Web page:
EP REVIEW: Navvy – No Hard Feelings

New Zealand indie-pop newcomer Navvy, has quickly made herself an artist that you need to be acquainted with. The buzz surrounding her is rapidly building and the next chapter in her sonical evolution is an important one to be on board for. 

Her debut EP ‘The Breakup EP’ was an emotionally charged collection of tracks that introduced listeners to her slick indie-pop palette and took them on a personal journey of heartbreak, confusion and anger. 

However that is only one side of the story, and she’s ready to show the growth she’s been through and how you can come through the other side a stronger person and still have a friendship intact with the person that broke your heart. 

‘No Hard Feelings’ is a cohesive collection of tracks that tells the next chapter of the story and unveils a heightened indie-pop production which is ultimately so exciting. 

Opening with ‘Safety In Numbers’ she delivers a Julia Michaels styled vocal delivery as she reminisces on the post break-up emotions that saw her drowning in her emotions and question how long they knew they were leaving her. But as she reaches the chorus she realises that she’s not alone and she can ultimately get through this rough patch and it ignites with empowering synth percussion. 

Taking the next step into the process, ‘Mad At You’ hears her listing all the reasons she could still be mad at them and acting out of spite, but at the end of the day she can’t be mad at them. After all we are all human, and they shared a special and unique bond that can never be forgotten. 

To contrast this story, she adds a sassy indie-pop twist within the production that sees the hook instantly standing out and giving a polished refrain that sounds like something Katy Perry could spin out and comfortably sit at number one worldwide. So, basically what I’m trying to say is that it’s a banger.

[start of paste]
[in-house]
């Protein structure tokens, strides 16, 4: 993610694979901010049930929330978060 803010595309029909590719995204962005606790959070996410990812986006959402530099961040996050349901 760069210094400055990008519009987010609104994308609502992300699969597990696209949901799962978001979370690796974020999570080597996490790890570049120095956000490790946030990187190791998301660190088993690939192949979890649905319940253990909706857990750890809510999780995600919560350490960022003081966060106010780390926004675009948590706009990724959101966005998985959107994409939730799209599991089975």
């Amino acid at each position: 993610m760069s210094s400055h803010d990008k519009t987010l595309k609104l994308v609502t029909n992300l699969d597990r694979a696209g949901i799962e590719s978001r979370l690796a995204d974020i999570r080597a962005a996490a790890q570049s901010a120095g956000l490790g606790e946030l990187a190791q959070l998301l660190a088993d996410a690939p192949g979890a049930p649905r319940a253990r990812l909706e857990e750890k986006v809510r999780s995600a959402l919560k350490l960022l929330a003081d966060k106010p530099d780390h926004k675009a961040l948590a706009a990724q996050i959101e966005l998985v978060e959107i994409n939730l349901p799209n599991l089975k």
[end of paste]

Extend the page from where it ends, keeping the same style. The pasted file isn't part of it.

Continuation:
Title track ‘No Hard Feelings’ is the EP’s clear standout for many reasons. And one of those reason is the DIY indie-pop production that just makes this song sound so fresh and funky. 

Lyrically it really embraces the whole concept of the EP with the acknowledgment that she’s come to a place where she can accept what’s happened, move on and be happy while also still have them in her life. It’s a very mature out look and it’s one that I feel a lot of people will be able to resonate with.

“I’m not mad at you for breaking my heart. I’m not mad at you for tearing us apart. I had my time to cry it out. I’m doing so much better now” she sings during the second verse. 

Closing out the EP is the contrastingly different ‘Scared To Be Happy’ which takes a more somber and cinematic approach. Starting with just keys and slowly building with sweeping strings, this track feels like the perfect closer to an intimate affair. 

With the song ending with the lyric; “They say when you break up, you break up two times. The first when you leave, the last time you cry. I haven’t cried over you in a while now”, you can’t help but feel a sense of emotional release as she closes this chapter of her life. 

She’s grown a lot and this EP is a key reflection of that.